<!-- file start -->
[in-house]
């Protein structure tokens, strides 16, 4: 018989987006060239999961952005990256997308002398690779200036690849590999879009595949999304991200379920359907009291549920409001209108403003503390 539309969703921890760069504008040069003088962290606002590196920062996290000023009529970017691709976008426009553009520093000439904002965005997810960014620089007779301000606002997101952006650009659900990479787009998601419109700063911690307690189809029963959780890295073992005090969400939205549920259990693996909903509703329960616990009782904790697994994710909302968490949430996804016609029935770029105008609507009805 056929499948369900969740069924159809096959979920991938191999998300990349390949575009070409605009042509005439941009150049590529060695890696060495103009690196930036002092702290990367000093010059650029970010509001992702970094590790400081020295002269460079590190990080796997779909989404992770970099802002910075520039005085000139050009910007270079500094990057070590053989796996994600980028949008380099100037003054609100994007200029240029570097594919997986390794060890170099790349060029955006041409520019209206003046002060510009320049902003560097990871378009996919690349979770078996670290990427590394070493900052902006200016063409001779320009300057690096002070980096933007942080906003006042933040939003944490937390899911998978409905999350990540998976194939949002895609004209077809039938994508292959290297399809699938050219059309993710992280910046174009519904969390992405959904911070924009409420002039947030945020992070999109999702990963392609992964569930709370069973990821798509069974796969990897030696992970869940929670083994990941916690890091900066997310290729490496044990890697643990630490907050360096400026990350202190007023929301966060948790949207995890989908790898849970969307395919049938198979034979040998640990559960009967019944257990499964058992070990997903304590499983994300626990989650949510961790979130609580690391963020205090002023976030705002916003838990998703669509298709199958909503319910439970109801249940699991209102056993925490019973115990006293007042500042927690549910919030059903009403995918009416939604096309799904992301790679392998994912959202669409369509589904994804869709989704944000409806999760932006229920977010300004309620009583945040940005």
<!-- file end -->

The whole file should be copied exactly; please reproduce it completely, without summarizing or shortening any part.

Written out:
[in-house]
């Protein structure tokens, strides 16, 4: 018989987006060239999961952005990256997308002398690779200036690849590999879009595949999304991200379920359907009291549920409001209108403003503390 539309969703921890760069504008040069003088962290606002590196920062996290000023009529970017691709976008426009553009520093000439904002965005997810960014620089007779301000606002997101952006650009659900990479787009998601419109700063911690307690189809029963959780890295073992005090969400939205549920259990693996909903509703329960616990009782904790697994994710909302968490949430996804016609029935770029105008609507009805 056929499948369900969740069924159809096959979920991938191999998300990349390949575009070409605009042509005439941009150049590529060695890696060495103009690196930036002092702290990367000093010059650029970010509001992702970094590790400081020295002269460079590190990080796997779909989404992770970099802002910075520039005085000139050009910007270079500094990057070590053989796996994600980028949008380099100037003054609100994007200029240029570097594919997986390794060890170099790349060029955006041409520019209206003046002060510009320049902003560097990871378009996919690349979770078996670290990427590394070493900052902006200016063409001779320009300057690096002070980096933007942080906003006042933040939003944490937390899911998978409905999350990540998976194939949002895609004209077809039938994508292959290297399809699938050219059309993710992280910046174009519904969390992405959904911070924009409420002039947030945020992070999109999702990963392609992964569930709370069973990821798509069974796969990897030696992970869940929670083994990941916690890091900066997310290729490496044990890697643990630490907050360096400026990350202190007023929301966060948790949207995890989908790898849970969307395919049938198979034979040998640990559960009967019944257990499964058992070990997903304590499983994300626990989650949510961790979130609580690391963020205090002023976030705002916003838990998703669509298709199958909503319910439970109801249940699991209102056993925490019973115990006293007042500042927690549910919030059903009403995918009416939604096309799904992301790679392998994912959202669409369509589904994804869709989704944000409806999760932006229920977010300004309620009583945040940005």